> Now I need the find an algoritme to find the shortest way between to

random
> points in that field. I have a a lot possibilities ... But some are

blocked
> (because you can't pass them) ... Some are way too long!
>
> This should be the algoritme:
>
> for the four possibilities (east, south, west, north) {
> if step is possible {// when you don't leave the playfield
> make new point // execute step
> distance = distance_from_next_point +1
> if distance is'n't know in the new point OR distance

is
> smaller then distance {
> remember distrance for new point
> make step from new point
> }
> }
> }

Sounds like the Dijkstra algorithm, special case with all distances are
+1.
www.boost.org has the graph library, which contains this algorithm:
http://www.boost.org/libs/graph/doc/...ry_review.html
Sounds like you can use Breadth-First Search.

Of course, using boost::graph may be somewhat harder than coding it
yourself, for such a simple case.

Regards,
Michiel Salters

Guest
Posts: n/a

 12-07-2004

"msalters" schreef:

> www.boost.org has the graph library, which contains this algorithm:
> http://www.boost.org/libs/graph/doc/...ry_review.html
> Sounds like you can use Breadth-First Search.
>
> Of course, using boost::graph may be somewhat harder than coding it
> yourself, for such a simple case.

Hmm, I looked the site very closefully ... But it's rather hard to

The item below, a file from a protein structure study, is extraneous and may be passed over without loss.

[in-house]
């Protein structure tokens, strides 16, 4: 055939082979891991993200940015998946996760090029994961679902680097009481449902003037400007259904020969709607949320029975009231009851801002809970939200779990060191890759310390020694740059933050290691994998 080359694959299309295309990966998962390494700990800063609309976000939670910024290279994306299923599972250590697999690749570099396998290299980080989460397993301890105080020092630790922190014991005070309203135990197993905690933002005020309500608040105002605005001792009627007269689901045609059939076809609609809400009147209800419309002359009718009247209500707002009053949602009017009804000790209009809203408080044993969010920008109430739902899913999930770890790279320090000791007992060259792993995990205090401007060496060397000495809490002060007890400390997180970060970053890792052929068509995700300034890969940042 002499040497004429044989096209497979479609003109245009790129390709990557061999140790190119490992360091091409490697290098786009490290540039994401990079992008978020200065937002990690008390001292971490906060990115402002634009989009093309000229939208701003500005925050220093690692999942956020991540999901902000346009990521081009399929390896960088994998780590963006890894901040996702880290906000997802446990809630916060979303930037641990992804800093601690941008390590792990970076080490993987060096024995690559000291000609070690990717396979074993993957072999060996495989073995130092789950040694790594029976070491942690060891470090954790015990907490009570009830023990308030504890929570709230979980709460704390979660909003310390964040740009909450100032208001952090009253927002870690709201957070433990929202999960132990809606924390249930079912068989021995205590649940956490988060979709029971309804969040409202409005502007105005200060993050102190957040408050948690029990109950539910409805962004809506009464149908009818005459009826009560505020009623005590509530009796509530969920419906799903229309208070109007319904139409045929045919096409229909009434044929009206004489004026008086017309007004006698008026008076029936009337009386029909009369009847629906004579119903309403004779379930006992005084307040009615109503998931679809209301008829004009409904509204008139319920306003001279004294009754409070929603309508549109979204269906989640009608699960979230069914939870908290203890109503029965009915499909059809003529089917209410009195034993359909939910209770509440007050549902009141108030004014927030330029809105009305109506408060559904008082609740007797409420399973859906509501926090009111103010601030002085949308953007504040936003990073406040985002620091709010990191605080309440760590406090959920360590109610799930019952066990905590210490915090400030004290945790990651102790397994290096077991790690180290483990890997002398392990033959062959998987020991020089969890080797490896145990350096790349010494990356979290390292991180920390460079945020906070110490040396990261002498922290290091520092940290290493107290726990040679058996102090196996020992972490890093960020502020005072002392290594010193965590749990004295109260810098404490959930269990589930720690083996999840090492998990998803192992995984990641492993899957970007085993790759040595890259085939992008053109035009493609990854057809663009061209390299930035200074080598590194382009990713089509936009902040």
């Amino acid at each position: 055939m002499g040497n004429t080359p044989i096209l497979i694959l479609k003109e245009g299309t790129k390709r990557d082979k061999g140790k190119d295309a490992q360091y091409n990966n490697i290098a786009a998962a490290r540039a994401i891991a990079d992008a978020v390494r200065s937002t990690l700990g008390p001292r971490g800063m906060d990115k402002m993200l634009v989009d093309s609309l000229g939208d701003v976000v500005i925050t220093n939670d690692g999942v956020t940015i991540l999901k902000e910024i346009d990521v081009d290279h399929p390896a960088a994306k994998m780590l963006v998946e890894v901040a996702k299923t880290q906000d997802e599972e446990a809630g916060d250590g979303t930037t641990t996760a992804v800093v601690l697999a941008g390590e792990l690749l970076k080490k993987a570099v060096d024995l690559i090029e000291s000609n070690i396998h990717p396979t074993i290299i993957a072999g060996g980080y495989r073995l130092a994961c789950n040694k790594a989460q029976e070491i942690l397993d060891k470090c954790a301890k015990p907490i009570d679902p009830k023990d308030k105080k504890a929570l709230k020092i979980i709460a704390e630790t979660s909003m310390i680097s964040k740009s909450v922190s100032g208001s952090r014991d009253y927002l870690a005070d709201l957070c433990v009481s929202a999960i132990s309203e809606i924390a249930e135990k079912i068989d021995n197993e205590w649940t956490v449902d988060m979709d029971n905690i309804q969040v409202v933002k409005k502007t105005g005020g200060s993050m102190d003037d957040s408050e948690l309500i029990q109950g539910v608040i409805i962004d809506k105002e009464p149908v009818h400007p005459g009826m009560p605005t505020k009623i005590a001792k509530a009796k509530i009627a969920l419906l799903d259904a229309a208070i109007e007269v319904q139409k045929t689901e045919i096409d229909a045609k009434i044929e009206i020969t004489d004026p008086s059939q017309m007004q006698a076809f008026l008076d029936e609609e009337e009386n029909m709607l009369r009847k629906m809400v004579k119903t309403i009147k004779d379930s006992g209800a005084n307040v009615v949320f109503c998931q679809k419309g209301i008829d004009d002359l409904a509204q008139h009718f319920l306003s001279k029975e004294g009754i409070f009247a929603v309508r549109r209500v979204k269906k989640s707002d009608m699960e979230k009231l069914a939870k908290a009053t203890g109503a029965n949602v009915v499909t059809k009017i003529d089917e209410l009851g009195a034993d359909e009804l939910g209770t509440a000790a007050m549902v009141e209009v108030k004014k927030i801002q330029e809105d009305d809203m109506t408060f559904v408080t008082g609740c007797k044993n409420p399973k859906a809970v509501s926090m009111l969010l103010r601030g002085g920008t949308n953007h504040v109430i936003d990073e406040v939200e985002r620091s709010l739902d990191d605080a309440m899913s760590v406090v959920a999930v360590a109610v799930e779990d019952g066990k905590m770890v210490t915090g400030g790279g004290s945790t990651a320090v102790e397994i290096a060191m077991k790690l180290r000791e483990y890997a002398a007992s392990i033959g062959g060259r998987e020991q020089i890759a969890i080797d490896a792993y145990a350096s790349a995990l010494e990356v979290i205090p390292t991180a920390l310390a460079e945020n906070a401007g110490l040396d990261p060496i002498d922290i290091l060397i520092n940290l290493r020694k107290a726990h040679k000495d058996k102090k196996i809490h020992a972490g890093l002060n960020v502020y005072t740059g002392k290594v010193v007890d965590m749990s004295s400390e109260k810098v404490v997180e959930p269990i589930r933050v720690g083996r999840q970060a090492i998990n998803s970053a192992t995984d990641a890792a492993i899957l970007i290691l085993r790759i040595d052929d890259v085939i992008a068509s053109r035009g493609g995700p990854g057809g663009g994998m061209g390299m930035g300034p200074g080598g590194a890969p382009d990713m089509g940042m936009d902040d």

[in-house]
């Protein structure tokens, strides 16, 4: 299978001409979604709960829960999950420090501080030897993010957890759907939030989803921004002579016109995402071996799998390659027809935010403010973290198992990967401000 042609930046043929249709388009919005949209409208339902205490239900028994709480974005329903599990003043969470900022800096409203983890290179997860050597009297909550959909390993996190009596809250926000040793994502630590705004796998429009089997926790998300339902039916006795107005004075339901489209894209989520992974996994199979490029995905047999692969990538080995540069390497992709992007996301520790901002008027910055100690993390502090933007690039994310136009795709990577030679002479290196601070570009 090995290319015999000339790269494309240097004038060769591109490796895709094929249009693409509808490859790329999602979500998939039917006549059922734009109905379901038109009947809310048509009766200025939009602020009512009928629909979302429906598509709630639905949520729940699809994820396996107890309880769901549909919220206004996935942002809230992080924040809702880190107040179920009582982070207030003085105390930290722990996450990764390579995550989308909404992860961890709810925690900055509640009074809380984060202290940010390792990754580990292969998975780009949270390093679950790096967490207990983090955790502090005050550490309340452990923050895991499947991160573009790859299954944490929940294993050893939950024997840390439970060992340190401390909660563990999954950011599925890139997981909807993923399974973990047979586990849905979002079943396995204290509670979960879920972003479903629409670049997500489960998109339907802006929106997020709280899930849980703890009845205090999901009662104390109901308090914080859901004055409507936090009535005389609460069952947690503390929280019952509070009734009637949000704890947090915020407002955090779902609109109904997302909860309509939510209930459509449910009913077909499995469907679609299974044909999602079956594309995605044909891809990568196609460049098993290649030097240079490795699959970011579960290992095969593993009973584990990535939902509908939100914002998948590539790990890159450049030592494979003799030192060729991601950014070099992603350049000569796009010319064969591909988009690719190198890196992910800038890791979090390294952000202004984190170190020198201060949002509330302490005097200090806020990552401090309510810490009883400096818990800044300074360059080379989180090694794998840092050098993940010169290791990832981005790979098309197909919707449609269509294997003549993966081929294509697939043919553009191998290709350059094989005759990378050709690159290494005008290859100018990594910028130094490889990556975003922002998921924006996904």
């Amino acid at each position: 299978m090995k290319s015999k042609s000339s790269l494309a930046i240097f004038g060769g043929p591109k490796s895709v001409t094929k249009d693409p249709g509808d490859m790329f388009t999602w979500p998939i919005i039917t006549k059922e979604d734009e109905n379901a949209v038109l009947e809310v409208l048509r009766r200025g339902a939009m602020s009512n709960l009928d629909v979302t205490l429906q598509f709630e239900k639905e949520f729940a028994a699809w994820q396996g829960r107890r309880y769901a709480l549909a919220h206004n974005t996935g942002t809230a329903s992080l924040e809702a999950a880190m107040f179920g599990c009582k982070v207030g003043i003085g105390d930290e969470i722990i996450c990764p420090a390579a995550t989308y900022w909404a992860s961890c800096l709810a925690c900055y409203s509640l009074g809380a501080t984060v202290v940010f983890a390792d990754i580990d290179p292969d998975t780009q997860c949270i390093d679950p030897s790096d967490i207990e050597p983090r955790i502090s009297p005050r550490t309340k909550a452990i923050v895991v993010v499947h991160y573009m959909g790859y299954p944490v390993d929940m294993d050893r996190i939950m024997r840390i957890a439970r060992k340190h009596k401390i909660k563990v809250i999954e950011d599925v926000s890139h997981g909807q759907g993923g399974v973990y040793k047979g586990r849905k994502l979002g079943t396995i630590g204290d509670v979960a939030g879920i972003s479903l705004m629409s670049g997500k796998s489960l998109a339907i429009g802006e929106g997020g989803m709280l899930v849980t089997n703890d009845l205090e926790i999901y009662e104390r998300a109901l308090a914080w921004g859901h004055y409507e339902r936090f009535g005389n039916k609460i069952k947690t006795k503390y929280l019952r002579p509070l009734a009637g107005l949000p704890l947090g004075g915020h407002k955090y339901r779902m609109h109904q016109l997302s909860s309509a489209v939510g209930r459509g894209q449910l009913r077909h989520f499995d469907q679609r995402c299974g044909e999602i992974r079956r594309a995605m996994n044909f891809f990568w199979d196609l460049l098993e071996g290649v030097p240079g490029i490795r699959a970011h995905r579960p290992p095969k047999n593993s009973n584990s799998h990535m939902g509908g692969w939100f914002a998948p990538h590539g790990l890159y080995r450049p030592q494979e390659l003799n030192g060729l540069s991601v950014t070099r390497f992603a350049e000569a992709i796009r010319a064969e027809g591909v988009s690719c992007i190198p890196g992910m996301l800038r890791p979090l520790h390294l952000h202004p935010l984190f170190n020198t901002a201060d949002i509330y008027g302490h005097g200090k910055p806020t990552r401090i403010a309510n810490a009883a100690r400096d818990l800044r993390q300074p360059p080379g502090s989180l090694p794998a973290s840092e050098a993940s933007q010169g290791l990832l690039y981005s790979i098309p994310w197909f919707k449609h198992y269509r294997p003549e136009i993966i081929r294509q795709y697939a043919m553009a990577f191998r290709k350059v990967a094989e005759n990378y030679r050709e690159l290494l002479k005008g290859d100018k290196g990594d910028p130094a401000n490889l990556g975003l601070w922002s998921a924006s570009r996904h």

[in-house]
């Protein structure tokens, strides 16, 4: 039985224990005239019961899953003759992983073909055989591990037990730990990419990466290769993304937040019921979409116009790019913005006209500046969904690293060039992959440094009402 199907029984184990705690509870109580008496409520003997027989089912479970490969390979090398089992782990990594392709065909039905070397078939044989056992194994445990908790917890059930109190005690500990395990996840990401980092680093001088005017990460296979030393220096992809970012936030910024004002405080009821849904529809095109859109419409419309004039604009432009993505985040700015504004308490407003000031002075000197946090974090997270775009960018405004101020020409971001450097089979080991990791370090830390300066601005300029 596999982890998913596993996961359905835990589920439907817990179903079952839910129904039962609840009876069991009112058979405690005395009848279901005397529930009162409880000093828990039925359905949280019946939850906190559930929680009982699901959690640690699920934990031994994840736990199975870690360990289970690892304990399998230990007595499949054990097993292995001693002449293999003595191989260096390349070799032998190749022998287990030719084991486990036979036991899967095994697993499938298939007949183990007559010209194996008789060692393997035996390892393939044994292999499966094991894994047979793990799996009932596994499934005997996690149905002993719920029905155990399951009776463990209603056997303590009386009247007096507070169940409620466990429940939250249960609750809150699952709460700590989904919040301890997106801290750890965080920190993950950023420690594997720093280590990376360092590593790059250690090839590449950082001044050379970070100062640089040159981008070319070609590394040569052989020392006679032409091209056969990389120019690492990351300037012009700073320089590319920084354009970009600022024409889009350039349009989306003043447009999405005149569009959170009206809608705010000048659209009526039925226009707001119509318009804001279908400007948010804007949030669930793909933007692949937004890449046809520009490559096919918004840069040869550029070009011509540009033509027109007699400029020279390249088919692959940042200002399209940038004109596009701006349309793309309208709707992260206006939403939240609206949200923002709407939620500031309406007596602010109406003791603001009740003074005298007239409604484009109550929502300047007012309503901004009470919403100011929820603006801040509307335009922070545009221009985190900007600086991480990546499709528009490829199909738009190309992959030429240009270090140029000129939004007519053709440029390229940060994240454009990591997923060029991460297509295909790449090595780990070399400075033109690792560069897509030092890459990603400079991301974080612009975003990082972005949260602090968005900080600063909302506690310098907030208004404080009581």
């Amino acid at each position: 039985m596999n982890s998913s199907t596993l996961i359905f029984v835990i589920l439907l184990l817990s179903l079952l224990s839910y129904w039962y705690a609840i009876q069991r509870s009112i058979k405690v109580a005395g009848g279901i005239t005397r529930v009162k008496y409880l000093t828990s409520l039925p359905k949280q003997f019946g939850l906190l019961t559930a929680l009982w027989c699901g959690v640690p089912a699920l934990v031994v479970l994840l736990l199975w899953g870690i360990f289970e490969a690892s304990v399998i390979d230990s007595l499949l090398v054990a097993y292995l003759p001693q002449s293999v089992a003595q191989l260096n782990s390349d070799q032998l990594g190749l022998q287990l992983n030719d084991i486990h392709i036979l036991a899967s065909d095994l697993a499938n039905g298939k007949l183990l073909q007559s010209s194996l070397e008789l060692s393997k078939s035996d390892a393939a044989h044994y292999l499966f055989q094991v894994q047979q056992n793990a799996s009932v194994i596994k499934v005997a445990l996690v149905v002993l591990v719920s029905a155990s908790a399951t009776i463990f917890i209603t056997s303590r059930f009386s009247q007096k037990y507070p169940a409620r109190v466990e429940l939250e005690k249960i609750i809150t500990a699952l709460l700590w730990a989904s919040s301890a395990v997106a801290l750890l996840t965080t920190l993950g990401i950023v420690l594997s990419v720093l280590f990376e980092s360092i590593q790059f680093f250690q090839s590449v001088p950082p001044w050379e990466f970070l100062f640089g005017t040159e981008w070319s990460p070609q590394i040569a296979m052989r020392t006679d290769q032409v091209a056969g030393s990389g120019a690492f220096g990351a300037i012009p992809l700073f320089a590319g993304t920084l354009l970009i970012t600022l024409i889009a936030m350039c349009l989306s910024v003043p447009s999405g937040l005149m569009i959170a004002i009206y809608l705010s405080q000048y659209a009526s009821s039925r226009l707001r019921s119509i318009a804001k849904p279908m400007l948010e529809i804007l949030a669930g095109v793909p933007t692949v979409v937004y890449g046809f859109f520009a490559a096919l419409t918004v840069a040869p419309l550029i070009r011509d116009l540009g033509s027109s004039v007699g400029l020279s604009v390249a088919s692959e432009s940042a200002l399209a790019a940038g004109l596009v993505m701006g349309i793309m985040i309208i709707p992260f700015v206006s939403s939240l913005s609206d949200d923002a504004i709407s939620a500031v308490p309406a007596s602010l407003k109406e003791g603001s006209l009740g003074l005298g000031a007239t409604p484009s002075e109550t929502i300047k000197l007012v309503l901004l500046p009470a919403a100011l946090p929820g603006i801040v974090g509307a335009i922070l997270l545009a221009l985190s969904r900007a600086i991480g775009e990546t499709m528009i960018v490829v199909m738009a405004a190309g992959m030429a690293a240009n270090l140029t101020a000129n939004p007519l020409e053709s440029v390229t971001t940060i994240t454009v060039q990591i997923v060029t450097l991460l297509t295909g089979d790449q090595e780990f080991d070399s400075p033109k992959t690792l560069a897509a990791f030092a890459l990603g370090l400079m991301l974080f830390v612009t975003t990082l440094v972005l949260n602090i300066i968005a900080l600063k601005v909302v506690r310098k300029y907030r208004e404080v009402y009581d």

understand for a newbie as me ...
Maybe arrays aren't so good, but what would you take in mind?

Gernot Frisch
Guest
Posts: n/a

 12-07-2004

"Webdad" <(E-Mail Removed)> schrieb im Newsbeitrag
news:0Hitd.12552\$(E-Mail Removed)-ops.be...
> Hi!
>
> I running my first year as industrial engineer (informatics)
>
> We have an assignment to do :
> ... create a playfield (matrix[DIM][DIM]). Some places in that field
> are
> blocked, so you can't pass them. The others are free to go over ...
>
> (I already found that part)
> -> http://users.pandora.be/hebbrecht/jochen/c++/test.cpp
>
> Now I need the find an algoritme to find the shortest way between to
> random
> points in that field. I have a a lot possibilities ... But some are
> blocked
> (because you can't pass them) ... Some are way too long!
>
> This should be the algoritme:
>
> for the four possibilities (east, south, west, north) {
> if step is possible {// when you don't leave the playfield
> make new point // execute step
> distance = distance_from_next_point +1
> if distance is'n't know in the new point OR distance
> is
> smaller then distance {
> remember distrance for new point
> make step from new point
> }
> }
> }
>
> This is Pseudo code ... But I can't find the code in C++. It should
> be a
> recursive one ... Who can help me out ?

Do _not_ do such algorithms recursively - it's gonna go stack overflow
in the last test before shipping the release version, believe me.

void Fill(int x, int y)
{
if(data[x][y]) return;
data[x][y]=1;
Fill(x-1, y); Fill(x+1,y); Fill(x,y-1); Fill(x,y+1);
}

do this:

struct PIXEL
{
int x,y;
};

void Fill(int x, int y)
{
std::stack<PIXEL> pixels;
pixels.push(PIXEL(x,y));
while(pixels.size())
{
PIXEL px = pixels.top;
pixels.pop();
if(!data[px.x][px.y])
{
data[px.x][px.y]=1;